Ceramic Additive ManufacturingFormnext 2022Materials

XJet launches alumina technical ceramic and support material

The Israeli company unveiled the new additive manufacturing materials at Formnext 2018

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XJet Ltd., the company behind the NanoParticle Jetting (NPJ) technology for ceramics and metals, has announced a new ceramic material for its AM system: alumina. The technical ceramic offers a range of manufacturing benefits, such as good electrical insulation and high mechanical strength, and is already widely recognized in industrial manufacturing.

The new material joins zirconia in XJet’s portfolio of technical ceramics. Compared to zirconia, alumina shares certain features, such as high hardness and strength, but demonstrates lower wear resistance, making it easier to machine and refine before and after firing.

In other recent XJet news, the Israeli company announced the deployment one of its Carmel 1400 AM Systems to Italian additive manufacturing service bureau Beam-IT. The company also recently inaugurated a brand new facility for its ceramic and metal AM technology in Rehovot. All announcements, including today’s showcase the company’s commitment to advancing its NPJ platform and ceramic and metal AM on the whole.

alumina XJet

“XJet is devoted to the ongoing development of this technology and to serve the AM market,” said XJet CEO Hanan Gothait, “The recent opening of our more than $10m Additive Manufacturing Centre is a testament to this, as the largest facility dedicated entirely to development of new materials and applications in metal and ceramic AM.

“The new alumina material development was sped up thanks to the availability of dedicated systems for this purpose in the last few weeks. Whilst XJet NanoParticle Jetting technology is in itself unique, offering distinct advantages, we’re examining every part of the process for opportunities to push the envelope, from the hardware, the material chemistry and beyond.”

Advancements in soluble supports

Another development highlighted by XJet in its Formnext announcement has to do with support materials. According to the company, it has developed an improved soluble support material for its NPJ process which will be compatible with its soon-to-be-released stainless steel material. The support material can easily be removed from printed parts in a bath post-process without compromising details or even the most complex geometries.

alumina XJet

Gothait stated: “It’s been a year of outstanding growth and I’m immensely proud of what the team here at XJet has achieved both in product development, the manufacturing agreement and new facility, and the new labs opening. Next year will be even bigger as we add these new materials, welcome many new customers and continue to build an infrastructure to support that rapid growth including a network of distributors, a great customer development and support team and more.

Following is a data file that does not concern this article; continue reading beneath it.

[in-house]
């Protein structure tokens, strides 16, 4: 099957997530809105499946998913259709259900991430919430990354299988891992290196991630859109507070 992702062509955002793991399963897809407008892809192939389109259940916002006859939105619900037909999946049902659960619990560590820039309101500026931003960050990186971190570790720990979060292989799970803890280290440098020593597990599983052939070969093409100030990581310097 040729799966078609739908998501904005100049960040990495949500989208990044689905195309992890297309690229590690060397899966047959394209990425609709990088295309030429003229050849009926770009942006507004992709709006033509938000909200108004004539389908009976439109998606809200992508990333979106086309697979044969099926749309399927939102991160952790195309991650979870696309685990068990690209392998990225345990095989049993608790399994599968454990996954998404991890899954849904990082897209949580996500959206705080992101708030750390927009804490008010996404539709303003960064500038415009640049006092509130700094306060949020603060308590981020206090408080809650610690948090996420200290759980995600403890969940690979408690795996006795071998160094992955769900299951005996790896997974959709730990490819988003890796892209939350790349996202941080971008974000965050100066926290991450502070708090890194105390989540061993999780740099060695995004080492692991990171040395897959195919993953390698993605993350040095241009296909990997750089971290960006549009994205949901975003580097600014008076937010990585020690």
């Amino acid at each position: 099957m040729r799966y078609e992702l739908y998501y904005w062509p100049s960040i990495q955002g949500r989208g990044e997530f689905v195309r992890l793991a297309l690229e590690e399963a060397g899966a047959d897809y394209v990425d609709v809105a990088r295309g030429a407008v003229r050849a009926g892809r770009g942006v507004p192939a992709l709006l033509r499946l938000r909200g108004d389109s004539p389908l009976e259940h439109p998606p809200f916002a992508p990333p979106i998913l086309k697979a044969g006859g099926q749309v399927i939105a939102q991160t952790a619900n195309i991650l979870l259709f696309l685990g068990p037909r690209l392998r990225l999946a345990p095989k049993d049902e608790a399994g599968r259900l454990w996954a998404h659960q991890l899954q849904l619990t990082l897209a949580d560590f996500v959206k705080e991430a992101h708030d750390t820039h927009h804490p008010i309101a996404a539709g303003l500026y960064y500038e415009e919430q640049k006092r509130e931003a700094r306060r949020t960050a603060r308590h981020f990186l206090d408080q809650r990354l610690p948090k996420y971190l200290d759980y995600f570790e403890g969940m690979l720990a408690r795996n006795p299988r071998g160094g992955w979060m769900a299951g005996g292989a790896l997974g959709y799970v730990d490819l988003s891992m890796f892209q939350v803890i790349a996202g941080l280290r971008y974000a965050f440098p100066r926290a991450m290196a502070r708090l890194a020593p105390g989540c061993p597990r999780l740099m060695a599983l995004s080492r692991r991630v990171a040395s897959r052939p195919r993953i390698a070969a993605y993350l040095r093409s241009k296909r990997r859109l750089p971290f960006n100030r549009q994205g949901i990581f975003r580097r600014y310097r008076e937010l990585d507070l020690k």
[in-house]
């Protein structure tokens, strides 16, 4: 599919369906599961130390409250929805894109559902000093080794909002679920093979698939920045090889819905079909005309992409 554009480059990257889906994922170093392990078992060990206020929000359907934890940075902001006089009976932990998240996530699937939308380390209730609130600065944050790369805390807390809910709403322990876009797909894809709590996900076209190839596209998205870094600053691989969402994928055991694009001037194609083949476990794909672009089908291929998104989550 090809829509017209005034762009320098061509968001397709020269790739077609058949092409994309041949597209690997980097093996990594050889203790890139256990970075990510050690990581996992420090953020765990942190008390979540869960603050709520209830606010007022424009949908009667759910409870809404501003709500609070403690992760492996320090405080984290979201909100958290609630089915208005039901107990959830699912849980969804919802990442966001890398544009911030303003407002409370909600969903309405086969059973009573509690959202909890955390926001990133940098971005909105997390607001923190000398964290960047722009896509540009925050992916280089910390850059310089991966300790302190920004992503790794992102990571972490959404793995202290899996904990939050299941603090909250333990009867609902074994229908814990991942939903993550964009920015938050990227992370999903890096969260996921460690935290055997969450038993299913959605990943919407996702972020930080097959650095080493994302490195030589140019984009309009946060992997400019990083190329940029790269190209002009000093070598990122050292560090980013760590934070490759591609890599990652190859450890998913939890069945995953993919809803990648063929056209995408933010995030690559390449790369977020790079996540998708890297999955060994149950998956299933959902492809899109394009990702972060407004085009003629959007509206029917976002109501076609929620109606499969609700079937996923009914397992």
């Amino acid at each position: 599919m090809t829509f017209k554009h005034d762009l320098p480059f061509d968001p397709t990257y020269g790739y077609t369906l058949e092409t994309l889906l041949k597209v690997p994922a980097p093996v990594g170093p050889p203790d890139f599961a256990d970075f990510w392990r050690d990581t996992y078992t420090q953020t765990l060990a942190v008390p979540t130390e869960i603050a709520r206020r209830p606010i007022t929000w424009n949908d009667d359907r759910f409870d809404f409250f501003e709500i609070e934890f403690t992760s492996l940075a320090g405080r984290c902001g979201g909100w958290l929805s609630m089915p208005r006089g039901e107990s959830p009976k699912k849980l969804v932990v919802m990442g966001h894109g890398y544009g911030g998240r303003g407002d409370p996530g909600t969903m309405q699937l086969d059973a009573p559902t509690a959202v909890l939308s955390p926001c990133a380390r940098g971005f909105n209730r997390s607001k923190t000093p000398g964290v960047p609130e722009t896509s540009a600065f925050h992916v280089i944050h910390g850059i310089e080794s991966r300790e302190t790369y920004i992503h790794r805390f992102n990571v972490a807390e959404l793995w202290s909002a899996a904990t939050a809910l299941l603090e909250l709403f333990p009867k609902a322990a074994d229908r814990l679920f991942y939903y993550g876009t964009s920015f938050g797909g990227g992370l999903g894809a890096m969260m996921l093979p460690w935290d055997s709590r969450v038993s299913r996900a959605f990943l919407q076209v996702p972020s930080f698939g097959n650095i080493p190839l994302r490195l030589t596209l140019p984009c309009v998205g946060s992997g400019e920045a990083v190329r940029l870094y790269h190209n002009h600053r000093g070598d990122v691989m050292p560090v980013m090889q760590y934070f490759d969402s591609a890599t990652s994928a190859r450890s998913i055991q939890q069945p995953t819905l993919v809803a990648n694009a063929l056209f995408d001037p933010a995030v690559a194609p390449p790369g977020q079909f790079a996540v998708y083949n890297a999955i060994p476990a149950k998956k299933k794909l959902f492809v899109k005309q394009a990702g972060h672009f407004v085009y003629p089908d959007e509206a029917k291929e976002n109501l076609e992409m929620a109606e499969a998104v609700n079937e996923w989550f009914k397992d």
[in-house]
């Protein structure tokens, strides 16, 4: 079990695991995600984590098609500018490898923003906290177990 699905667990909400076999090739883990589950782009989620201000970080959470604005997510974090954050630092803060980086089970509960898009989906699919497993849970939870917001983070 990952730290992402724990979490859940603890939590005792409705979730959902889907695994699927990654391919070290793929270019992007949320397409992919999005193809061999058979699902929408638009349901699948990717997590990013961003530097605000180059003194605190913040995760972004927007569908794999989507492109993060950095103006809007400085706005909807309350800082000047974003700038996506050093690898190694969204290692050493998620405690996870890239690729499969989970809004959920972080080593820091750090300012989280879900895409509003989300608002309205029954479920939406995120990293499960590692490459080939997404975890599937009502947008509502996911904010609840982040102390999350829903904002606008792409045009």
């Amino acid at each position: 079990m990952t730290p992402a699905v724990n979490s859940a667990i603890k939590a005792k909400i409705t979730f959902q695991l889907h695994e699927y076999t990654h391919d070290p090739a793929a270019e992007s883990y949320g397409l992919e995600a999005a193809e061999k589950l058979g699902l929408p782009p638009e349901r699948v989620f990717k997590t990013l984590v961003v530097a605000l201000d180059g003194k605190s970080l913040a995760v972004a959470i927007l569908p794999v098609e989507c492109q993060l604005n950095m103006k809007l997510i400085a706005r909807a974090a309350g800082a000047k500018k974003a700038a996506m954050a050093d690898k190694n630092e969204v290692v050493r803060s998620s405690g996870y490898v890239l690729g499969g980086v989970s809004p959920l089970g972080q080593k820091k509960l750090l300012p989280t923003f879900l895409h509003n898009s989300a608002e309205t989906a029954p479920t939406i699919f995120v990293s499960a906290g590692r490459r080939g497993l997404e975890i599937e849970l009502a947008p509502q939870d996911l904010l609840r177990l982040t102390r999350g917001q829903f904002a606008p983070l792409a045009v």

“The market response to our technology and system has been wonderful and we make sure that we grow at the right pace, building a strong and solid foundation for a very large, leading company in its field.”

We recently spoke to XJet’s VP of Industrial Manufacturing and Defense, Haim Levi, who elaborated on the company’s recent successes and its path moving forward.

Something sweet

Come to visit 3dpbm at our booth in Hall 3.0 – A72 and get a free 3D printed ice-pop from Pixsweet. Sign up to get a free mini-report from SmarTech Publishing on AM verticals (automotive, aerospace, energy, medical, dental) and materials markets (polymers, metals, ceramics, composites). 

Research 2022
Polymer AM Market Opportunities and Trends

741 unique polymer AM companies individually surveyed and studied. Core polymer AM market generated $4.6 billion...

Tess Boissonneault

Tess Boissonneault is a Montreal-based content writer and editor with five years of experience covering the additive manufacturing world. She has a particular interest in amplifying the voices of women working within the industry and is an avid follower of the ever-evolving AM sector. Tess holds a master's degree in Media Studies from the University of Amsterdam.

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